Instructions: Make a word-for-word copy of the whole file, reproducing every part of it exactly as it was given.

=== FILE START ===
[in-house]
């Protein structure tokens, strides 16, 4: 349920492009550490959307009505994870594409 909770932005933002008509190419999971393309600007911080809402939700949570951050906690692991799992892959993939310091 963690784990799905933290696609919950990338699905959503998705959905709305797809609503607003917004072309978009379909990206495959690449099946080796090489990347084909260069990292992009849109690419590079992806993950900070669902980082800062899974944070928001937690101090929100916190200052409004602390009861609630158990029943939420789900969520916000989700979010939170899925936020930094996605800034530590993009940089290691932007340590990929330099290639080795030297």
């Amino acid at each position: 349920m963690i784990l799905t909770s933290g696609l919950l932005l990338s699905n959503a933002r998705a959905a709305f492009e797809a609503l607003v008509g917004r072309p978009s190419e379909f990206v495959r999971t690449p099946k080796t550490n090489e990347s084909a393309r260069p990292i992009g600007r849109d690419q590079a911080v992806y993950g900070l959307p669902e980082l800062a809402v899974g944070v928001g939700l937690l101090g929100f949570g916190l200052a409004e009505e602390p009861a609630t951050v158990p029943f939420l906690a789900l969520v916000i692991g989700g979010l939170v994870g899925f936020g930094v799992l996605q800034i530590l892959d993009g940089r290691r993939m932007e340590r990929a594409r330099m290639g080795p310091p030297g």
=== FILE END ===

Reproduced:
[in-house]
């Protein structure tokens, strides 16, 4: 349920492009550490959307009505994870594409 909770932005933002008509190419999971393309600007911080809402939700949570951050906690692991799992892959993939310091 963690784990799905933290696609919950990338699905959503998705959905709305797809609503607003917004072309978009379909990206495959690449099946080796090489990347084909260069990292992009849109690419590079992806993950900070669902980082800062899974944070928001937690101090929100916190200052409004602390009861609630158990029943939420789900969520916000989700979010939170899925936020930094996605800034530590993009940089290691932007340590990929330099290639080795030297």
């Amino acid at each position: 349920m963690i784990l799905t909770s933290g696609l919950l932005l990338s699905n959503a933002r998705a959905a709305f492009e797809a609503l607003v008509g917004r072309p978009s190419e379909f990206v495959r999971t690449p099946k080796t550490n090489e990347s084909a393309r260069p990292i992009g600007r849109d690419q590079a911080v992806y993950g900070l959307p669902e980082l800062a809402v899974g944070v928001g939700l937690l101090g929100f949570g916190l200052a409004e009505e602390p009861a609630t951050v158990p029943f939420l906690a789900l969520v916000i692991g989700g979010l939170v994870g899925f936020g930094v799992l996605q800034i530590l892959d993009g940089r290691r993939m932007e340590r990929a594409r330099m290639g080795p310091p030297g």